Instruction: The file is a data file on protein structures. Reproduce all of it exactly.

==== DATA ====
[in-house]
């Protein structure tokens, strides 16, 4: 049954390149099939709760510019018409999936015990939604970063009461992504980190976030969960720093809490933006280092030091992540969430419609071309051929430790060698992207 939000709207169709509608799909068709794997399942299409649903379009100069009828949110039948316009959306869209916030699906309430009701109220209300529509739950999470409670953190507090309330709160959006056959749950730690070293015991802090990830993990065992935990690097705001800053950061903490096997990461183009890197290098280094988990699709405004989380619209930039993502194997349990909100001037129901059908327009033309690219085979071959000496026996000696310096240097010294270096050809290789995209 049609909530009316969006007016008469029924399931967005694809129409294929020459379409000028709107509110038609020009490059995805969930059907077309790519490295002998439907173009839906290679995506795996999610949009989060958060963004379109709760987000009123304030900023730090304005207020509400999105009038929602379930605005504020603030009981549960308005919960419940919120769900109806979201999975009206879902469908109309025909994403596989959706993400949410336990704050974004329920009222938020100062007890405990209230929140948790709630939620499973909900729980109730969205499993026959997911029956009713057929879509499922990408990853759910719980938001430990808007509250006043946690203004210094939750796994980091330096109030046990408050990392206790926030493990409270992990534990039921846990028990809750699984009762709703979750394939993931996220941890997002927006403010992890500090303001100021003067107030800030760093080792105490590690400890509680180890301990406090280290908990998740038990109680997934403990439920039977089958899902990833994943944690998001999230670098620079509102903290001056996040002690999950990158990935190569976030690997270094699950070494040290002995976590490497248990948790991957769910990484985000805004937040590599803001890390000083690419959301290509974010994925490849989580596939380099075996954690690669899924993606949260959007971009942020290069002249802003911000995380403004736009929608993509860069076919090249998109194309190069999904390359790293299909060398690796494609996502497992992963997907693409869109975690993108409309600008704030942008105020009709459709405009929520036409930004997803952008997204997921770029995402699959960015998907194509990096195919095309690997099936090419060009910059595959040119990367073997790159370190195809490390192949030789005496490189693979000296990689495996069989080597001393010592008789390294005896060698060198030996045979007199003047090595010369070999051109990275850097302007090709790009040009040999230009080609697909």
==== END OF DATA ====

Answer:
[in-house]
């Protein structure tokens, strides 16, 4: 049954390149099939709760510019018409999936015990939604970063009461992504980190976030969960720093809490933006280092030091992540969430419609071309051929430790060698992207 939000709207169709509608799909068709794997399942299409649903379009100069009828949110039948316009959306869209916030699906309430009701109220209300529509739950999470409670953190507090309330709160959006056959749950730690070293015991802090990830993990065992935990690097705001800053950061903490096997990461183009890197290098280094988990699709405004989380619209930039993502194997349990909100001037129901059908327009033309690219085979071959000496026996000696310096240097010294270096050809290789995209 049609909530009316969006007016008469029924399931967005694809129409294929020459379409000028709107509110038609020009490059995805969930059907077309790519490295002998439907173009839906290679995506795996999610949009989060958060963004379109709760987000009123304030900023730090304005207020509400999105009038929602379930605005504020603030009981549960308005919960419940919120769900109806979201999975009206879902469908109309025909994403596989959706993400949410336990704050974004329920009222938020100062007890405990209230929140948790709630939620499973909900729980109730969205499993026959997911029956009713057929879509499922990408990853759910719980938001430990808007509250006043946690203004210094939750796994980091330096109030046990408050990392206790926030493990409270992990534990039921846990028990809750699984009762709703979750394939993931996220941890997002927006403010992890500090303001100021003067107030800030760093080792105490590690400890509680180890301990406090280290908990998740038990109680997934403990439920039977089958899902990833994943944690998001999230670098620079509102903290001056996040002690999950990158990935190569976030690997270094699950070494040290002995976590490497248990948790991957769910990484985000805004937040590599803001890390000083690419959301290509974010994925490849989580596939380099075996954690690669899924993606949260959007971009942020290069002249802003911000995380403004736009929608993509860069076919090249998109194309190069999904390359790293299909060398690796494609996502497992992963997907693409869109975690993108409309600008704030942008105020009709459709405009929520036409930004997803952008997204997921770029995402699959960015998907194509990096195919095309690997099936090419060009910059595959040119990367073997790159370190195809490390192949030789005496490189693979000296990689495996069989080597001393010592008789390294005896060698060198030996045979007199003047090595010369070999051109990275850097302007090709790009040009040999230009080609697909």